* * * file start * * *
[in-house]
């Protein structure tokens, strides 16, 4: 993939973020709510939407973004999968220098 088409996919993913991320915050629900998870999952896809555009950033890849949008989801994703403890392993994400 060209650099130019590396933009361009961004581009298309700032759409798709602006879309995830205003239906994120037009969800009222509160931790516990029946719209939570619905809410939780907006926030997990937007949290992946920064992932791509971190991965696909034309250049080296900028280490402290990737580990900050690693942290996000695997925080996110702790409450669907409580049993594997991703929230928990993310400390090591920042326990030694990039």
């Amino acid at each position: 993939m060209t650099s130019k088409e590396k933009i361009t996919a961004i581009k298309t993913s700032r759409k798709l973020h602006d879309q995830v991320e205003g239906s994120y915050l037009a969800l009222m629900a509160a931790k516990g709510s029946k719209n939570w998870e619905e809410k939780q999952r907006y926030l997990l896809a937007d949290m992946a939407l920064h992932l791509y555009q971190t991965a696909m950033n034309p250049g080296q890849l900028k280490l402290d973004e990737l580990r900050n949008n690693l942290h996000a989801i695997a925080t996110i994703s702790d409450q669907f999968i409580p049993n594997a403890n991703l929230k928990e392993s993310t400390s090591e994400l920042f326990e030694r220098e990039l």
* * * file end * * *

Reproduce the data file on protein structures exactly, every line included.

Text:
[in-house]
């Protein structure tokens, strides 16, 4: 993939973020709510939407973004999968220098 088409996919993913991320915050629900998870999952896809555009950033890849949008989801994703403890392993994400 060209650099130019590396933009361009961004581009298309700032759409798709602006879309995830205003239906994120037009969800009222509160931790516990029946719209939570619905809410939780907006926030997990937007949290992946920064992932791509971190991965696909034309250049080296900028280490402290990737580990900050690693942290996000695997925080996110702790409450669907409580049993594997991703929230928990993310400390090591920042326990030694990039």
């Amino acid at each position: 993939m060209t650099s130019k088409e590396k933009i361009t996919a961004i581009k298309t993913s700032r759409k798709l973020h602006d879309q995830v991320e205003g239906s994120y915050l037009a969800l009222m629900a509160a931790k516990g709510s029946k719209n939570w998870e619905e809410k939780q999952r907006y926030l997990l896809a937007d949290m992946a939407l920064h992932l791509y555009q971190t991965a696909m950033n034309p250049g080296q890849l900028k280490l402290d973004e990737l580990r900050n949008n690693l942290h996000a989801i695997a925080t996110i994703s702790d409450q669907f999968i409580p049993n594997a403890n991703l929230k928990e392993s993310t400390s090591e994400l920042f326990e030694r220098e990039l």